Board of Trustees meets to select new members

By John Manganaro

One suit, two suits, red suit, blue suit.

Members of Pitt’s Board of Trustees arrived… One suit, two suits, red suit, blue suit.

Members of Pitt’s Board of Trustees arrived from over the country Friday morning to gather in the William Pitt Union Assembly room for their annual meeting.

Members voted on appointments, reappointments and, perhaps most importantly, heard Chancellor Mark Nordenberg’s selection of Patricia Beeson as the next provost and senior vice chancellor.

But while Beeson’s nomination took the day, several other appointments were made during the meeting, including the nomination of Ralph Lauren executive Tracey Travis as a new trustee. The board also named longtime trustee H. Lee Nobel to an emeritus trustee position.

“These appointments will surely strengthen our already capable Board of Trustees,” Nordenberg said, echoing similar statements made during a nominating committee meeting last week.

Nordenberg also recommended outgoing provost and senior vice chancellor James V. Maher, who will be replaced by Beeson on August 15, for a position as an emeritus provost.

“Few members of the University community have made the kinds of continuous contributions that James has over the years,” Nordenberg said shortly before Maher received a standing ovation. “We are all in his debt, and today we honor his outstanding contributions to the forward progress of our wonderful University.”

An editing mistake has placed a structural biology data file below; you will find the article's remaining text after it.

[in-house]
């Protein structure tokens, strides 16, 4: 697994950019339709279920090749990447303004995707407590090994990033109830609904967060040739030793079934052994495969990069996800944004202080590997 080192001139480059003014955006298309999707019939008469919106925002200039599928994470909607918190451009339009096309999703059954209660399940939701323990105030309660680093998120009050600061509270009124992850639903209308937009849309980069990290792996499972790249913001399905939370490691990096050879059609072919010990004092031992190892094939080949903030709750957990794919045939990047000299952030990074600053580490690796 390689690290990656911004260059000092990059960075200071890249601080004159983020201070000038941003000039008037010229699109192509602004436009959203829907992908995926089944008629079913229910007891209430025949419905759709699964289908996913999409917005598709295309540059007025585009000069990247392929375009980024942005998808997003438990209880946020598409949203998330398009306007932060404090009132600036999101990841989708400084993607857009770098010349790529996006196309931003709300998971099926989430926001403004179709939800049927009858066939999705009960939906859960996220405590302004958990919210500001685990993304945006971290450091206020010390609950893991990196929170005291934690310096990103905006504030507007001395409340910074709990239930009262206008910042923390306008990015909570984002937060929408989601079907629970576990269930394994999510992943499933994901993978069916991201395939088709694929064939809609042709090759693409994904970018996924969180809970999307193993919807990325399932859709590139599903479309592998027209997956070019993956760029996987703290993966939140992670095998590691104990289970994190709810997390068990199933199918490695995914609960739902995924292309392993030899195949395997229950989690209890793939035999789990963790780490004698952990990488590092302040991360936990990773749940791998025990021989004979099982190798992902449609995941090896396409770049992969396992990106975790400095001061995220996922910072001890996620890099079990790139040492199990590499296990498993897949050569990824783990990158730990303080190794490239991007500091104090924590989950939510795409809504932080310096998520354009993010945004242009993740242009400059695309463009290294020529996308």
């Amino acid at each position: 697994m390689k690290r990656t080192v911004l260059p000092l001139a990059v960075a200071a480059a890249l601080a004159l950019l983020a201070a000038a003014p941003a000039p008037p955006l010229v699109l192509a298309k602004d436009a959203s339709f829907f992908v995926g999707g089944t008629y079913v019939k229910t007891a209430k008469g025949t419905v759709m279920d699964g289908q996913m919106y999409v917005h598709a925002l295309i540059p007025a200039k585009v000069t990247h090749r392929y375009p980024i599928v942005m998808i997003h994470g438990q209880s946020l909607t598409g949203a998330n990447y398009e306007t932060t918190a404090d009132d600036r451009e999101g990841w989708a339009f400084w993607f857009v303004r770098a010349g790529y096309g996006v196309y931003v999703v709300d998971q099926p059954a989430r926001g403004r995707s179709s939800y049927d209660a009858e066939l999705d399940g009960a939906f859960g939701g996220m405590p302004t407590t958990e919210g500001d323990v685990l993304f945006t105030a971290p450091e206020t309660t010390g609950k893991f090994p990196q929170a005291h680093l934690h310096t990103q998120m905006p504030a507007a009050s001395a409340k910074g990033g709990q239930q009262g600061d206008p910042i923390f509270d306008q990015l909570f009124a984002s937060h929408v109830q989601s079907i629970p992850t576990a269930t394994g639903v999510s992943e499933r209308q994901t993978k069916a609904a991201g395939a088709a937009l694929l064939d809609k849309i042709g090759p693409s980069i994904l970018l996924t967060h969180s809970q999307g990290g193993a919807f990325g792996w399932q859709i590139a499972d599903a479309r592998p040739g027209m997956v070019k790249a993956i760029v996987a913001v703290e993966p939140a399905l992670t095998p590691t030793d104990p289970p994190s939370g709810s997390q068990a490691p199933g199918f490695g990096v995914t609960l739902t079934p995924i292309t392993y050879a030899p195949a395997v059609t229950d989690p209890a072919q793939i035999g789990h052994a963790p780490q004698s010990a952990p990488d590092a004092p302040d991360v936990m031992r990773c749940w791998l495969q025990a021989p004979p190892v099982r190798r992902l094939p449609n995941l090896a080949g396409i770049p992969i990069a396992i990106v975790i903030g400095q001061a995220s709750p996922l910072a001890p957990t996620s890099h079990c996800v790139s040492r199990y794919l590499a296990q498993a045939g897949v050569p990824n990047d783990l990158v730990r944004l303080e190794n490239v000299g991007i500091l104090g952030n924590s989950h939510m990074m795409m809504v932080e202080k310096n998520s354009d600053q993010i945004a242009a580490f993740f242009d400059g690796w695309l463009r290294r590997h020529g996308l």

The nearly two hour meeting also featured a state of the University address, given by Nordenberg, that stressed the importance of post-secondary education in the American Dream—especially during tough economic times.

“Fully two-thirds of the best universities in the world are located in the United States,” Nordenberg said, quoting Henry Rosovsky, an American economist and Harvard University administrator. “I ask you, does any other economic sector stand up to that?”

Pitt is a sterling example of the way universities can drive the American economy, Nordenberg said. Currently, Pitt and UPMC together employ nearly 50,000 people in the Pittsburgh area and around the state.

The only other employers that can boast such impressive figures are the city and state governments, Nordenberg said.

His chancellor’s comments came as Pitt expects nearly $730 million in federal and state research grants for the 2010-11 academic year, up from $654 million last year as a result of President Obama’s stimulus package.

“We are expecting to employ upwards of 26,000 people by next year to help with our world renown research,” Nordenberg said. “That’s just one of the reasons why, today, Pitt is climbing to unprecedented heights in our 223 year history.”

Pitt recent success isn’t just reflected by the number of jobs and student positions it provides, but in the quality of its employees and undergraduates. The average SAT score of incoming Pitt freshmen has climbed to 1274, up over 125 points from 1995, and 51 percent of incoming students graduated in the top 10 percent of their class.

“We are certainly becoming one of the most productive and effective University systems in the county and the world,” Nordenberg said.